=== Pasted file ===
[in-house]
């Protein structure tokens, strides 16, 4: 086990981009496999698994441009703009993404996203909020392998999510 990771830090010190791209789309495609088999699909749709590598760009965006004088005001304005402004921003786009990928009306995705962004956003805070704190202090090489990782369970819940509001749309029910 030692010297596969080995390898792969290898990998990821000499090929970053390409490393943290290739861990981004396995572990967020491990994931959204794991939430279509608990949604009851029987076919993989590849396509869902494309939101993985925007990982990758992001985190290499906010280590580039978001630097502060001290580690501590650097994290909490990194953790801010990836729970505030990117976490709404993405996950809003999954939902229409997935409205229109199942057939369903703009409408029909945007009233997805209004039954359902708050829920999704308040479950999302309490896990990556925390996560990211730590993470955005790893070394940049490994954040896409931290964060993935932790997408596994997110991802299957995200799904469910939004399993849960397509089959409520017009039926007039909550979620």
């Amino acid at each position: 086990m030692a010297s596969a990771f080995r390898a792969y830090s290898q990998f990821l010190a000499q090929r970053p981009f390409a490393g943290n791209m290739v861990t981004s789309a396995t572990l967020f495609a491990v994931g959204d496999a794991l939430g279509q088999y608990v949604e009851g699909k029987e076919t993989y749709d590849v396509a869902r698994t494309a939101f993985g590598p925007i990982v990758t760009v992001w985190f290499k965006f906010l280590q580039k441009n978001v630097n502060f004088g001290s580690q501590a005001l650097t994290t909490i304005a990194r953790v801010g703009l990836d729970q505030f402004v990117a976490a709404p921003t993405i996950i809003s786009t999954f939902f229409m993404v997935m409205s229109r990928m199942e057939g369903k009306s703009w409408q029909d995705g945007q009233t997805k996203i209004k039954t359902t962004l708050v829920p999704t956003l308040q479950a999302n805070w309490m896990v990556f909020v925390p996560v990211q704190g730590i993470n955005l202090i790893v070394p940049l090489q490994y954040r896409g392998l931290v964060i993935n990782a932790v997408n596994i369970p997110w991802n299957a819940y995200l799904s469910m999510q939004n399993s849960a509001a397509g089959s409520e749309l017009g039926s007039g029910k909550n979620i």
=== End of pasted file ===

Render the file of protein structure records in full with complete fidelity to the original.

[in-house]
């Protein structure tokens, strides 16, 4: 086990981009496999698994441009703009993404996203909020392998999510 990771830090010190791209789309495609088999699909749709590598760009965006004088005001304005402004921003786009990928009306995705962004956003805070704190202090090489990782369970819940509001749309029910 030692010297596969080995390898792969290898990998990821000499090929970053390409490393943290290739861990981004396995572990967020491990994931959204794991939430279509608990949604009851029987076919993989590849396509869902494309939101993985925007990982990758992001985190290499906010280590580039978001630097502060001290580690501590650097994290909490990194953790801010990836729970505030990117976490709404993405996950809003999954939902229409997935409205229109199942057939369903703009409408029909945007009233997805209004039954359902708050829920999704308040479950999302309490896990990556925390996560990211730590993470955005790893070394940049490994954040896409931290964060993935932790997408596994997110991802299957995200799904469910939004399993849960397509089959409520017009039926007039909550979620």
């Amino acid at each position: 086990m030692a010297s596969a990771f080995r390898a792969y830090s290898q990998f990821l010190a000499q090929r970053p981009f390409a490393g943290n791209m290739v861990t981004s789309a396995t572990l967020f495609a491990v994931g959204d496999a794991l939430g279509q088999y608990v949604e009851g699909k029987e076919t993989y749709d590849v396509a869902r698994t494309a939101f993985g590598p925007i990982v990758t760009v992001w985190f290499k965006f906010l280590q580039k441009n978001v630097n502060f004088g001290s580690q501590a005001l650097t994290t909490i304005a990194r953790v801010g703009l990836d729970q505030f402004v990117a976490a709404p921003t993405i996950i809003s786009t999954f939902f229409m993404v997935m409205s229109r990928m199942e057939g369903k009306s703009w409408q029909d995705g945007q009233t997805k996203i209004k039954t359902t962004l708050v829920p999704t956003l308040q479950a999302n805070w309490m896990v990556f909020v925390p996560v990211q704190g730590i993470n955005l202090i790893v070394p940049l090489q490994y954040r896409g392998l931290v964060i993935n990782a932790v997408n596994i369970p997110w991802n299957a819940y995200l799904s469910m999510q939004n399993s849960a509001a397509g089959s409520e749309l017009g039926s007039g029910k909550n979620i």